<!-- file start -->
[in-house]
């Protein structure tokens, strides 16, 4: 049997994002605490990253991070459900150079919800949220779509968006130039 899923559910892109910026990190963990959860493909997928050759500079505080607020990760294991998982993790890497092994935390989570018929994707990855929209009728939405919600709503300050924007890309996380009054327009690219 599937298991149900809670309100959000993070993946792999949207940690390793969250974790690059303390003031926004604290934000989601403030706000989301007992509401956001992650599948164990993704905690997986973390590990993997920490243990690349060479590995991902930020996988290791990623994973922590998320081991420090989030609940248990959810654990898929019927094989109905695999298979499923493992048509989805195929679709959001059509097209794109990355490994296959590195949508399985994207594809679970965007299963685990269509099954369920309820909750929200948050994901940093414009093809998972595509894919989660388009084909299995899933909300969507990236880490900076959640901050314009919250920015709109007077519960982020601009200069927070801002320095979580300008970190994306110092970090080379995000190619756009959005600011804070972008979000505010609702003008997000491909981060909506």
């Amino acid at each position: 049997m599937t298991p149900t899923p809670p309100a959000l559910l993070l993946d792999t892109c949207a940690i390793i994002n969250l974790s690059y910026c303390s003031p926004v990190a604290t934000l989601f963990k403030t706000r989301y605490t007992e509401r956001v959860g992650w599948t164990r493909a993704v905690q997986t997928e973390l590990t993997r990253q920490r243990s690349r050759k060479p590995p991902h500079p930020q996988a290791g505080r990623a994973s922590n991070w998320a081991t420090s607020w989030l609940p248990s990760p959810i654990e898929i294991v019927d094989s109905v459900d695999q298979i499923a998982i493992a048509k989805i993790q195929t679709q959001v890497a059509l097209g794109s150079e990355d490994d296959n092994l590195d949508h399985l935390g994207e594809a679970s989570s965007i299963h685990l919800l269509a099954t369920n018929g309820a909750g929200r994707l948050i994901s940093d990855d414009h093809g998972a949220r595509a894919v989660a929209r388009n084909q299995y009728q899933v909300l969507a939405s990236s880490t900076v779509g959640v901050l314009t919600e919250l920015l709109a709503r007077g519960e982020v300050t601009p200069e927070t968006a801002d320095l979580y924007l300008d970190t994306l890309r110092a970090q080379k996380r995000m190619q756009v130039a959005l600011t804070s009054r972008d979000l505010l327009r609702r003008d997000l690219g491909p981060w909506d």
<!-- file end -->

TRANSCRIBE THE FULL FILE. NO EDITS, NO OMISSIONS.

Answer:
[in-house]
């Protein structure tokens, strides 16, 4: 049997994002605490990253991070459900150079919800949220779509968006130039 899923559910892109910026990190963990959860493909997928050759500079505080607020990760294991998982993790890497092994935390989570018929994707990855929209009728939405919600709503300050924007890309996380009054327009690219 599937298991149900809670309100959000993070993946792999949207940690390793969250974790690059303390003031926004604290934000989601403030706000989301007992509401956001992650599948164990993704905690997986973390590990993997920490243990690349060479590995991902930020996988290791990623994973922590998320081991420090989030609940248990959810654990898929019927094989109905695999298979499923493992048509989805195929679709959001059509097209794109990355490994296959590195949508399985994207594809679970965007299963685990269509099954369920309820909750929200948050994901940093414009093809998972595509894919989660388009084909299995899933909300969507990236880490900076959640901050314009919250920015709109007077519960982020601009200069927070801002320095979580300008970190994306110092970090080379995000190619756009959005600011804070972008979000505010609702003008997000491909981060909506």
């Amino acid at each position: 049997m599937t298991p149900t899923p809670p309100a959000l559910l993070l993946d792999t892109c949207a940690i390793i994002n969250l974790s690059y910026c303390s003031p926004v990190a604290t934000l989601f963990k403030t706000r989301y605490t007992e509401r956001v959860g992650w599948t164990r493909a993704v905690q997986t997928e973390l590990t993997r990253q920490r243990s690349r050759k060479p590995p991902h500079p930020q996988a290791g505080r990623a994973s922590n991070w998320a081991t420090s607020w989030l609940p248990s990760p959810i654990e898929i294991v019927d094989s109905v459900d695999q298979i499923a998982i493992a048509k989805i993790q195929t679709q959001v890497a059509l097209g794109s150079e990355d490994d296959n092994l590195d949508h399985l935390g994207e594809a679970s989570s965007i299963h685990l919800l269509a099954t369920n018929g309820a909750g929200r994707l948050i994901s940093d990855d414009h093809g998972a949220r595509a894919v989660a929209r388009n084909q299995y009728q899933v909300l969507a939405s990236s880490t900076v779509g959640v901050l314009t919600e919250l920015l709109a709503r007077g519960e982020v300050t601009p200069e927070t968006a801002d320095l979580y924007l300008d970190t994306l890309r110092a970090q080379k996380r995000m190619q756009v130039a959005l600011t804070s009054r972008d979000l505010l327009r609702r003008d997000l690219g491909p981060w909506d």